It is no surprise to anyone in Suffield to read that our library has suffered extraordinary tumult in the last few years, with much repair work and many code requirements needing to be met and less than stellar temporary accommodations during the interim. We all rejoiced when it reopened last summer, its beautiful new Mary Anne Zak entrance offering much-needed handicapped access. The original building, with the addition, has provided if not exactly a new life–since many of its original challenges still exist–but certainly a renewed energy.
Into this milieu has stepped even more energy, this time in the person of Garrett Pinder, our newly appointed Head Librarian. Garrett grew up in the Bahamas; he is a transplanted New Englander, though he attended both secondary school and college in Virginia. At the University of Richmond he majored in studio art with an emphasis on photography, and minored in art history. He had thoughts of becoming a museum administrator. However, on advice from a librarian in the college library where he worked, he turned his sights on library administration.
At Simmons College he earned a master’s degree in library science while working full time for Verizon Wireless. After graduate school he joined the staff of the Jones Library in Amherst as their young adult coordinator, and later accepted a position at Bay Path University as an access services librarian. Not content to pursue just one career, he promptly enrolled in a further course of study entitled “Creative Non-Fiction,” which will ultimately lead to yet another master’s degree. Garrett arrived in Suffield in the spring of 2018, and felt immediately at home. He points out that the library staff is an unusually dedicated group, one with low turnover, and one that has developed a family-like culture over the years. He was encouraged by his colleagues to apply for the position, and their support was pivotal in his decision.
I met with Garrett about half an hour after he arrived at work on his first day, with his new title still unfamiliar even to him. Although he realizes that a new Head Librarian has to take time to learn the ropes of the position before leaping into new projects, it is clear that lots of ideas are buzzing in his head. On his desk was a stack of notes and plans; he must have had a busy weekend! Nevertheless, he has a mixture of eagerness combined with moderation as he faces the challenges ahead. And, he has visible affection for his profession, which he senses has unexplored possibilities as libraries in general develop and change with the changing times. “A library serves everyone,” he said, and he sees many routes toward such a goal.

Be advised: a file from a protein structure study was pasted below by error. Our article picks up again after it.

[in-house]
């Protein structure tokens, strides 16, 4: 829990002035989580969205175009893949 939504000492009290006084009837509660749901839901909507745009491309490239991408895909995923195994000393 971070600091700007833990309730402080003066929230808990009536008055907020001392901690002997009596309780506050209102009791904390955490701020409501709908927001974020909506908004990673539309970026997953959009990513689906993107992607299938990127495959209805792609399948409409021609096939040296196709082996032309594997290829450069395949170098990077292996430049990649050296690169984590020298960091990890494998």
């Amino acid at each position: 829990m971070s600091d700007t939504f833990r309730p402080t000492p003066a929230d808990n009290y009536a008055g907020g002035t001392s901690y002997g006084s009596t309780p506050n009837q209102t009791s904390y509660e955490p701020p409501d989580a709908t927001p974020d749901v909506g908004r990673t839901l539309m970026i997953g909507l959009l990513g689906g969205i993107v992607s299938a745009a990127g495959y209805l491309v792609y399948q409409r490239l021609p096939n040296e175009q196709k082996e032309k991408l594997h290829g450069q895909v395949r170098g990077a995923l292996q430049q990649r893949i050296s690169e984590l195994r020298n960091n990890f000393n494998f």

Garrett’s positive outlook on the future of libraries was a joy to hear, particularly because his opinions are data-driven; for example, he mentioned that libraries are being reinvigorated, and that nation-wide their print circulation is increasing. Who knew? On the other hand, he notes that Kent Memorial Library is a community center, and given the demise of our ambitious plans for the Bridge Street School, the library is apt to have even greater demands on its space and other resources than in the past. Balancing those demands will be a challenge, since many outside groups already use the library for their meetings, and the number is likely to grow. It will be important for the library to coordinate with other town functions if the effort is to continue to be successful and Suffield’s families continue to be well served.
This town, beloved to all of us, is often considered a bit staid, a bit conservative in the broad sense of that term, perhaps even a bit averse to change. Well, now we have a young man in an important leadership position who is anything but staid. Aren’t we lucky that he didn’t decide to become a museum director?